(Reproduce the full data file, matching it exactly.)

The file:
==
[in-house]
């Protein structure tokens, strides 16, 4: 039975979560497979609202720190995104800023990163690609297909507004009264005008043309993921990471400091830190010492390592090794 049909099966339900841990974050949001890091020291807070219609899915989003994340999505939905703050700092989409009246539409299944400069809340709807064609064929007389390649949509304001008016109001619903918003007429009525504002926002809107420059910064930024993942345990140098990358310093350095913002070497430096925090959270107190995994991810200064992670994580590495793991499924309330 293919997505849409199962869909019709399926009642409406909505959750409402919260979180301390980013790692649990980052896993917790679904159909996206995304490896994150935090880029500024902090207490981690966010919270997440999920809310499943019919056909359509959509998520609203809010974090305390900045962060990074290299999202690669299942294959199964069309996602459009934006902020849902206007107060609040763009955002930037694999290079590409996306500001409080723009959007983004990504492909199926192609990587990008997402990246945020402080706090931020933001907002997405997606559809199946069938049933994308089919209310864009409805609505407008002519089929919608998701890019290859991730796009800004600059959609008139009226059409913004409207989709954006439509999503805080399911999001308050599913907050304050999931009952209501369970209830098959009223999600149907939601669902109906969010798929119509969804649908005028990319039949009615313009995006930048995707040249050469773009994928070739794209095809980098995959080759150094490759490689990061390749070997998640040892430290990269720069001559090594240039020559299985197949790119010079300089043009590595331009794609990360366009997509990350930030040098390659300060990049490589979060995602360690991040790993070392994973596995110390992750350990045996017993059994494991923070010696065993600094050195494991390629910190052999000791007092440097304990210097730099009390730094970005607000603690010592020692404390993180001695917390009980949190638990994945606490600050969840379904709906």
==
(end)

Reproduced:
[in-house]
């Protein structure tokens, strides 16, 4: 039975979560497979609202720190995104800023990163690609297909507004009264005008043309993921990471400091830190010492390592090794 049909099966339900841990974050949001890091020291807070219609899915989003994340999505939905703050700092989409009246539409299944400069809340709807064609064929007389390649949509304001008016109001619903918003007429009525504002926002809107420059910064930024993942345990140098990358310093350095913002070497430096925090959270107190995994991810200064992670994580590495793991499924309330 293919997505849409199962869909019709399926009642409406909505959750409402919260979180301390980013790692649990980052896993917790679904159909996206995304490896994150935090880029500024902090207490981690966010919270997440999920809310499943019919056909359509959509998520609203809010974090305390900045962060990074290299999202690669299942294959199964069309996602459009934006902020849902206007107060609040763009955002930037694999290079590409996306500001409080723009959007983004990504492909199926192609990587990008997402990246945020402080706090931020933001907002997405997606559809199946069938049933994308089919209310864009409805609505407008002519089929919608998701890019290859991730796009800004600059959609008139009226059409913004409207989709954006439509999503805080399911999001308050599913907050304050999931009952209501369970209830098959009223999600149907939601669902109906969010798929119509969804649908005028990319039949009615313009995006930048995707040249050469773009994928070739794209095809980098995959080759150094490759490689990061390749070997998640040892430290990269720069001559090594240039020559299985197949790119010079300089043009590595331009794609990360366009997509990350930030040098390659300060990049490589979060995602360690991040790993070392994973596995110390992750350990045996017993059994494991923070010696065993600094050195494991390629910190052999000791007092440097304990210097730099009390730094970005607000603690010592020692404390993180001695917390009980949190638990994945606490600050969840379904709906």